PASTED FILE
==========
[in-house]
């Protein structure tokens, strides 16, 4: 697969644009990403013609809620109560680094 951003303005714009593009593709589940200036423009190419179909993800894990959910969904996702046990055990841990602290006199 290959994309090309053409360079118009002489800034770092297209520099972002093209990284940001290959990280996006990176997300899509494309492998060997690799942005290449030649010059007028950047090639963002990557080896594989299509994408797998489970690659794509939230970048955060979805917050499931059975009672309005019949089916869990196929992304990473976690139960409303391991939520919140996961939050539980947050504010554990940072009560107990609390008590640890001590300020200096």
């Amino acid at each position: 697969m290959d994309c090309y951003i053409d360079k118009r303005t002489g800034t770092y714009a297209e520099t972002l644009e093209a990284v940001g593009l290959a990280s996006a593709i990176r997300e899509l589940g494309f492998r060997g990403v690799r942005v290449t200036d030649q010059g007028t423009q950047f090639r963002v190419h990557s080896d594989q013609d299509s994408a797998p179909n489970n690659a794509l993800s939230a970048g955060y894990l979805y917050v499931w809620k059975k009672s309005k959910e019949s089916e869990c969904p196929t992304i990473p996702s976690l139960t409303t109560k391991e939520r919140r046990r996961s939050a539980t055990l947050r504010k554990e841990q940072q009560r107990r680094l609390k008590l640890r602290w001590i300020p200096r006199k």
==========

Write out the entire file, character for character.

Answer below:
[in-house]
């Protein structure tokens, strides 16, 4: 697969644009990403013609809620109560680094 951003303005714009593009593709589940200036423009190419179909993800894990959910969904996702046990055990841990602290006199 290959994309090309053409360079118009002489800034770092297209520099972002093209990284940001290959990280996006990176997300899509494309492998060997690799942005290449030649010059007028950047090639963002990557080896594989299509994408797998489970690659794509939230970048955060979805917050499931059975009672309005019949089916869990196929992304990473976690139960409303391991939520919140996961939050539980947050504010554990940072009560107990609390008590640890001590300020200096």
């Amino acid at each position: 697969m290959d994309c090309y951003i053409d360079k118009r303005t002489g800034t770092y714009a297209e520099t972002l644009e093209a990284v940001g593009l290959a990280s996006a593709i990176r997300e899509l589940g494309f492998r060997g990403v690799r942005v290449t200036d030649q010059g007028t423009q950047f090639r963002v190419h990557s080896d594989q013609d299509s994408a797998p179909n489970n690659a794509l993800s939230a970048g955060y894990l979805y917050v499931w809620k059975k009672s309005k959910e019949s089916e869990c969904p196929t992304i990473p996702s976690l139960t409303t109560k391991e939520r919140r046990r996961s939050a539980t055990l947050r504010k554990e841990q940072q009560r107990r680094l609390k008590l640890r602290w001590i300020p200096r006199k």